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Clocking the benefits of daylight saving

Longer hours of daylight. Image: iStock_000006121440Let your natural rhythms take over and enjoy the later twilight; that’s the advice from Dr Siobhan Banks of the University of South Australia’s Centre for Sleep Research, as daylight saving begins this weekend.

Dr Banks, who has researched the effects of sleep loss on health and neurobehavioral performance, said the loss of an hour, as clocks spring forward in time, is akin to just the mildest form of jet leg.

“Going forward an hour is like staying up an extra hour as far as your body’s concerned. Most people find they can stay up easier and in circadian rhythm terms that means phase delaying.

“Put simply, an hour’s extra light exposure in the evening is quite enjoyable for most people. It’s also a signal that summer has begun.

“In other states such as Western Australia and Queensland where daylight savings is not observed it can be lighter earlier in the morning and people may not necessarily like that, as their bodies then are more cue-ed to wake up earlier.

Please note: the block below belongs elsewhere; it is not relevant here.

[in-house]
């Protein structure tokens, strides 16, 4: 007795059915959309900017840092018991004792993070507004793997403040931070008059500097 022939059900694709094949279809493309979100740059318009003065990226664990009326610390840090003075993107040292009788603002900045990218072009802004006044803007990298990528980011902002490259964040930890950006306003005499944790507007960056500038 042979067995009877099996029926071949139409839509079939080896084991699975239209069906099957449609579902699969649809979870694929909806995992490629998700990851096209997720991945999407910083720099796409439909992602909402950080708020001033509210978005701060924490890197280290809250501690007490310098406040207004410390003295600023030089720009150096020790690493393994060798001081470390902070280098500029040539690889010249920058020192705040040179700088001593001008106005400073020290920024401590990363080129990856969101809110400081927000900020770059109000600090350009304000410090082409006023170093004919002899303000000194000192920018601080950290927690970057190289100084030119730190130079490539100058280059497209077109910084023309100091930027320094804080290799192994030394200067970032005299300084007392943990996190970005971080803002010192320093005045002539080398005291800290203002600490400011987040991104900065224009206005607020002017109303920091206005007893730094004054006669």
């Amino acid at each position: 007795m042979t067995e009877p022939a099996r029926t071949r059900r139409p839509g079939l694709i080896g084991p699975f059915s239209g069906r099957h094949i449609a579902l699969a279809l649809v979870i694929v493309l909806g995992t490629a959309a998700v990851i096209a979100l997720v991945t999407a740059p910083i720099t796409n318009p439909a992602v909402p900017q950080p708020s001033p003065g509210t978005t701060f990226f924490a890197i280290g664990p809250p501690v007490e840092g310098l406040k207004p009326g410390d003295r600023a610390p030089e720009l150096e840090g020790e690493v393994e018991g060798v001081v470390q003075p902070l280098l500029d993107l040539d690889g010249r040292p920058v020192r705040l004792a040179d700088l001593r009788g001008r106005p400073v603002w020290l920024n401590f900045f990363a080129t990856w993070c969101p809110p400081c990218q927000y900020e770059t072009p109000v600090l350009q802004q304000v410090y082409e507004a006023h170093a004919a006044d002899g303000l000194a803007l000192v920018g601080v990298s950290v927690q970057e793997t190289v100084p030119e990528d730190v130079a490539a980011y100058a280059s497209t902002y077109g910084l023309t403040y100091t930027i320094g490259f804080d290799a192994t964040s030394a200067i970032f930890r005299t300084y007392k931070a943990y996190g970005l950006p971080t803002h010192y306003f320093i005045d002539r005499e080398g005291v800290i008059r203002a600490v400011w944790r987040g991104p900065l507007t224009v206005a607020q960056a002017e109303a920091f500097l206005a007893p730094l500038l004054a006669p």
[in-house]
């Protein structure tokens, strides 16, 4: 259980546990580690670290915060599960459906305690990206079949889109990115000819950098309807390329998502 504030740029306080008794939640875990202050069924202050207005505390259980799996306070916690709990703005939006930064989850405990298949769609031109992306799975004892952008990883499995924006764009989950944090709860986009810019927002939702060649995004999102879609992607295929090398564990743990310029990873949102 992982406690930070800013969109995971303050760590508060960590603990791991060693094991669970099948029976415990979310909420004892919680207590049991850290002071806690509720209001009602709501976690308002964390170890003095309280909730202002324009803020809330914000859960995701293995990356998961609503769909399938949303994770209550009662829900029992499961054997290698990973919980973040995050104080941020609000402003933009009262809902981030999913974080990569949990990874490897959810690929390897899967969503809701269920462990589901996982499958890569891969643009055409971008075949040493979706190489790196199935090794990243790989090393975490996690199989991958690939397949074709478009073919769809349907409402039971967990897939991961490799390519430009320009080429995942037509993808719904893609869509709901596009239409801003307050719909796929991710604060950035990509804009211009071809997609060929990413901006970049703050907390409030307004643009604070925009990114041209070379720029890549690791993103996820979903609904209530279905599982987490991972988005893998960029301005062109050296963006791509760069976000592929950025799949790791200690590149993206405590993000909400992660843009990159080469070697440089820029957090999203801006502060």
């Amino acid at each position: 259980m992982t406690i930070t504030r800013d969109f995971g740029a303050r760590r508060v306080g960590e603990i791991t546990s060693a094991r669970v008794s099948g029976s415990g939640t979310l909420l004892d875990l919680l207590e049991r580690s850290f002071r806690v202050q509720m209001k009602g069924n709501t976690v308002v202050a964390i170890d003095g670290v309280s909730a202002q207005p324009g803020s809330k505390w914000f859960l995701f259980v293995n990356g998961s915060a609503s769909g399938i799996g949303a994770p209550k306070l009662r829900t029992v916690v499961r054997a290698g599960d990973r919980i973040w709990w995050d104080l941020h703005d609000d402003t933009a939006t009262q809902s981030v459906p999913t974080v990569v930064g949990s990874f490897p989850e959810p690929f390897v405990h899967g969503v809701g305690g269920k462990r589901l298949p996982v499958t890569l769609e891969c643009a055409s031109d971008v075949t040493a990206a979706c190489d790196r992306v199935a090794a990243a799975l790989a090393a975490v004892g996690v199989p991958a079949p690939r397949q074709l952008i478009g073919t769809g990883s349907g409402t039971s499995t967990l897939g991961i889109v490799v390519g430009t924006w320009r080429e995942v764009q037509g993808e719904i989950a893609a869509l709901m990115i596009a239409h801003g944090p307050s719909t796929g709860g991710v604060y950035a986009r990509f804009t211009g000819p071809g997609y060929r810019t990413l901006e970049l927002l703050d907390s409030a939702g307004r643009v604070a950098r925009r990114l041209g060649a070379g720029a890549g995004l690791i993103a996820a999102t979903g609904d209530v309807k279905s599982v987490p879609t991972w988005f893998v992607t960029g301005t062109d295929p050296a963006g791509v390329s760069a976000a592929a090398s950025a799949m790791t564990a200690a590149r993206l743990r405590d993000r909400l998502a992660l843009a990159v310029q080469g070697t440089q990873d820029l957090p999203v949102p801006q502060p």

“But really it depends on your chrono-type; whether you are a night-owl or a morning lark.”

Dr Banks said that despite losing an hour in summer, it is when clocks go back in autumn that most people feel worse.

“When we put our clocks back, even though we gain an extra hour, that can be quite a shock to the system. In terms of the body clock it means people have to get up an hour earlier and that is harder to get used to.”

Dr Banks’ main tip for this weekend is to keep an eye on the time. 

“Just remember to change the clocks and anticipate how it will affect you in the next day. On Sunday morning you can either follow your natural rhythm and wake up a little later or set your alarm and get used to the new time. There shouldn’t be too much fatigue associated with that.

“Most people will find it fairly easy to adapt, but try to get to bed a bit earlier on Sunday night, if you have to go to work on Monday.”

Contact for interview:

Dr Siobhan Banks, Centre for Sleep Research, 830 21712 Mobile 0423 593 069

Media contact: Will Venn office 8302 0965 email Will.Venn@unisa.edu.au

 

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